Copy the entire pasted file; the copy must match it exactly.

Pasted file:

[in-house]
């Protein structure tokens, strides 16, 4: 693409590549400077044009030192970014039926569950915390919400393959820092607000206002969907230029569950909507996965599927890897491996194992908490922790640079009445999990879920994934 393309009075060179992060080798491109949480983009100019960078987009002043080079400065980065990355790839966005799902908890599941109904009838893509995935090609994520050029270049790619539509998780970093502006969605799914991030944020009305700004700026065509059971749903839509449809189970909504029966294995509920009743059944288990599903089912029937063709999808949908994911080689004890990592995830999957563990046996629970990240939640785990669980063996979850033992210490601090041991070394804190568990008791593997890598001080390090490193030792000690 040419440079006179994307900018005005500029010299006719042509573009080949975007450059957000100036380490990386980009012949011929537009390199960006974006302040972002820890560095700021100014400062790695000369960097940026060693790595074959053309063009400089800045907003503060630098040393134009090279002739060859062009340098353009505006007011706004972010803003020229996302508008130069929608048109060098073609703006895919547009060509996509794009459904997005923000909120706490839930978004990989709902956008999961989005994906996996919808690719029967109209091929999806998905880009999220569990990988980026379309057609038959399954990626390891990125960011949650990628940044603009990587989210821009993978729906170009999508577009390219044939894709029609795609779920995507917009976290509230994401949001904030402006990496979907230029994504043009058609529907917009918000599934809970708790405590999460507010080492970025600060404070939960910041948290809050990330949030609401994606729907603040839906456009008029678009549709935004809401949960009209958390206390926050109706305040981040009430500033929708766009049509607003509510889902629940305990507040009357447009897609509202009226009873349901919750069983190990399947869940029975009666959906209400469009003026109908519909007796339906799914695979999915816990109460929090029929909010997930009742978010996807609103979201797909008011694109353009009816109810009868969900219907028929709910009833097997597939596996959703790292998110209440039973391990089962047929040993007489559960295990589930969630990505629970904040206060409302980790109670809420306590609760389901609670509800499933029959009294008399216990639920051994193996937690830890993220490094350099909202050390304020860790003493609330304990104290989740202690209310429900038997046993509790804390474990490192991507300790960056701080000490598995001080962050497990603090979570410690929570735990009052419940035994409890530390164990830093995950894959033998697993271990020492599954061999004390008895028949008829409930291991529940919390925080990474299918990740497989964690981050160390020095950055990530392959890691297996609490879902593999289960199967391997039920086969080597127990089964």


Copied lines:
[in-house]
């Protein structure tokens, strides 16, 4: 693409590549400077044009030192970014039926569950915390919400393959820092607000206002969907230029569950909507996965599927890897491996194992908490922790640079009445999990879920994934 393309009075060179992060080798491109949480983009100019960078987009002043080079400065980065990355790839966005799902908890599941109904009838893509995935090609994520050029270049790619539509998780970093502006969605799914991030944020009305700004700026065509059971749903839509449809189970909504029966294995509920009743059944288990599903089912029937063709999808949908994911080689004890990592995830999957563990046996629970990240939640785990669980063996979850033992210490601090041991070394804190568990008791593997890598001080390090490193030792000690 040419440079006179994307900018005005500029010299006719042509573009080949975007450059957000100036380490990386980009012949011929537009390199960006974006302040972002820890560095700021100014400062790695000369960097940026060693790595074959053309063009400089800045907003503060630098040393134009090279002739060859062009340098353009505006007011706004972010803003020229996302508008130069929608048109060098073609703006895919547009060509996509794009459904997005923000909120706490839930978004990989709902956008999961989005994906996996919808690719029967109209091929999806998905880009999220569990990988980026379309057609038959399954990626390891990125960011949650990628940044603009990587989210821009993978729906170009999508577009390219044939894709029609795609779920995507917009976290509230994401949001904030402006990496979907230029994504043009058609529907917009918000599934809970708790405590999460507010080492970025600060404070939960910041948290809050990330949030609401994606729907603040839906456009008029678009549709935004809401949960009209958390206390926050109706305040981040009430500033929708766009049509607003509510889902629940305990507040009357447009897609509202009226009873349901919750069983190990399947869940029975009666959906209400469009003026109908519909007796339906799914695979999915816990109460929090029929909010997930009742978010996807609103979201797909008011694109353009009816109810009868969900219907028929709910009833097997597939596996959703790292998110209440039973391990089962047929040993007489559960295990589930969630990505629970904040206060409302980790109670809420306590609760389901609670509800499933029959009294008399216990639920051994193996937690830890993220490094350099909202050390304020860790003493609330304990104290989740202690209310429900038997046993509790804390474990490192991507300790960056701080000490598995001080962050497990603090979570410690929570735990009052419940035994409890530390164990830093995950894959033998697993271990020492599954061999004390008895028949008829409930291991529940919390925080990474299918990740497989964690981050160390020095950055990530392959890691297996609490879902593999289960199967391997039920086969080597127990089964």